Effectively using archival materials and secondary literature, this outstanding collection of essays effectively illustrates how obshchestvennost’ metamorphosed over the course of the following century. By the late Imperial period, according to Yoshiro Ikeda’s essay on the era of World War One, some Russian liberal proponents conceived of it as “an imagined and highly moralized community struggling for the idea of progress”, and “a surrogate for a public sphere”. (p. 62) The Bolshevik Revolution catalyzed the metamorphosis in new ways with the Communist conceptions of a sovetskaia obshchestvennost’ that by definition privileged the working class and the leading position of the state under gosudarstvennost’. Over the next couple of decades, under the pall of Stalinism, agency remained, albeit under duress. Two of the essays, Yasuhiro Matsui’s analysis of community activities in Moscow in the 1930s and Mie Nakachi’s study of the Soviet medical profession, specifically address obshchestvennost’ in the Stalinist era and demonstrate that it continued to exist, although not in direct opposition to the state but in cooperation with the state. Its advocates did not regard themselves as an opposition but in their interface with the state, considered civic agency in partnership with the state (p. 110), and under the conditions of the Great Patriotic War helped “to embolden Soviet specialists of women’s medicine” to seek more control over women’s medicine. (p. 134) The Thaw of the late 1950s and the early 1960s, during which the government sponsored more active civic agency, although with specific limits, manifested itself in the vigilante brigades and the comrades’ courts, topics of the seventh and eighth chapters. Even here, the idea of cooperation was paramount as opposed to active opposition of the late Tsarist era.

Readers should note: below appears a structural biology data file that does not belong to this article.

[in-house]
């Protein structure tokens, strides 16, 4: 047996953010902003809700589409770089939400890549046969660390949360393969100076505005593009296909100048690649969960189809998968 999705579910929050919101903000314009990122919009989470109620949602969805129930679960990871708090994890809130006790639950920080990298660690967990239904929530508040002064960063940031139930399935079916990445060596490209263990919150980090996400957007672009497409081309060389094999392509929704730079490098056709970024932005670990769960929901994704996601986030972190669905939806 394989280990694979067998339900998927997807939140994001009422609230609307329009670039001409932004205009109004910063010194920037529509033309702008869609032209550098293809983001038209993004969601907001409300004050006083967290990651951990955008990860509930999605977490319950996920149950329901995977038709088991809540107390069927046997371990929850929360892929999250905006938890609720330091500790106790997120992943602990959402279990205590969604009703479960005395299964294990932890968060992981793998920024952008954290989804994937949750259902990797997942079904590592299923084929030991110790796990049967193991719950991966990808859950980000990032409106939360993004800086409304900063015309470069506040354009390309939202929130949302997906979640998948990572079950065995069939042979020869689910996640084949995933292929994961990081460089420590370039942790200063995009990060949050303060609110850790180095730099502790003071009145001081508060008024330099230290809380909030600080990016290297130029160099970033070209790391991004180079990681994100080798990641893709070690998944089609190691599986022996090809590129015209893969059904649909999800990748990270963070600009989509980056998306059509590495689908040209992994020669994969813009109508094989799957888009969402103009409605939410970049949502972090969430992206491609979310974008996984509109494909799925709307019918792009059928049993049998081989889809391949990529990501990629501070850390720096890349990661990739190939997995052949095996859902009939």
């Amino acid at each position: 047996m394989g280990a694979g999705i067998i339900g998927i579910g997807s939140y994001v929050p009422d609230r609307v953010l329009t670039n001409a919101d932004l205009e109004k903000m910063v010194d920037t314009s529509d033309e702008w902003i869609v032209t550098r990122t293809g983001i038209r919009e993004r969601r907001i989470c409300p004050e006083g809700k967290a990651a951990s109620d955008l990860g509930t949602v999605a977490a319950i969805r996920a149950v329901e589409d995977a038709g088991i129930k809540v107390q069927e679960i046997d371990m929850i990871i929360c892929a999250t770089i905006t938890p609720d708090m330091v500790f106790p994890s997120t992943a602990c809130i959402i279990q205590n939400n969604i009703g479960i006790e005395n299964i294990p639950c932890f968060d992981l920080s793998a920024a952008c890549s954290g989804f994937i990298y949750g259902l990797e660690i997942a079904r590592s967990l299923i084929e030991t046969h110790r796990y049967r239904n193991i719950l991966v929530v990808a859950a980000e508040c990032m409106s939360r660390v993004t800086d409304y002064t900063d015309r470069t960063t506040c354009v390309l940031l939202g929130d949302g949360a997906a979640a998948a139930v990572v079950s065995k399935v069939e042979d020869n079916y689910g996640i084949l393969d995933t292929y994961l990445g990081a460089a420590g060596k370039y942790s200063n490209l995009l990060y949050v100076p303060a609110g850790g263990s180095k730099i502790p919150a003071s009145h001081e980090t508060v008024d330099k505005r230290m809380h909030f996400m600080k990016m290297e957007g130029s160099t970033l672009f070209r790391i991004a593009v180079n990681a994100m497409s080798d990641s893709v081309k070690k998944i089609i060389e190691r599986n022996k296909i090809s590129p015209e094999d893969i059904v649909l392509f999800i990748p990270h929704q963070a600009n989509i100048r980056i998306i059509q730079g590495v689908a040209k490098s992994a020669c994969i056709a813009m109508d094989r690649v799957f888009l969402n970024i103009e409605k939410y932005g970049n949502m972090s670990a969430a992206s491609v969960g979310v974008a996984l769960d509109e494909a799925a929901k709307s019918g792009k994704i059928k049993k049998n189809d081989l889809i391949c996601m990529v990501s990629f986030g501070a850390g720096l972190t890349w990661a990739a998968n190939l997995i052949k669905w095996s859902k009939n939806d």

This collection of essays provides an excellent starting point for further research on both conceptions of obshchestvennost’ and obshchestvennost’ as lived experience. There is little to criticize in this work. The editor acknowledges that the temporal limitations of the study that begins in the mid-nineteenth century and end in the 1960s is problematical, and that assessment is correct. This reviewer would have liked to have seen analyses of obshchestvennost’ and its continued evolution in the Gorbachev era and in the post-Soviet era. Nevertheless, this collection of essays successfully accomplished what it set out to do, offering insightful and comparative analyses of obshchestvennost’ as part of the lived experiences of Russian and Soviet history. It additionally presents new challenges and possibly offers novel ways to understand more perspicaciously, as the editor ends the book, how to comprehend “contemporary governmentality, or in other words, a proper arrangement of the triangle of state, market and society”. (p. 223) This collection of essays then is a useful addition to the literature not only on obshchestvennost’ but also on the role of agency even under the most oppressive governments.

Curtis Richardson, Chapel Hill, NC

Zitierweise: Curtis Richardson über: Obshchestvennost’ and Civic Agency in Late Imperial and Soviet Russia. Interface between State and Society. Ed. by Yasuhiro Matsui. Houndmills, Basingstoke: Palgrave Macmillan, 2015. XI, 234 S., 3 Tab. ISBN: 978-1-137-54722-4, http://www.dokumente.ios-regensburg.de/JGO/erev/Richardson_Matsui_Obshchestvennost_and_Civic_Agency.html (Datum des Seitenbesuchs)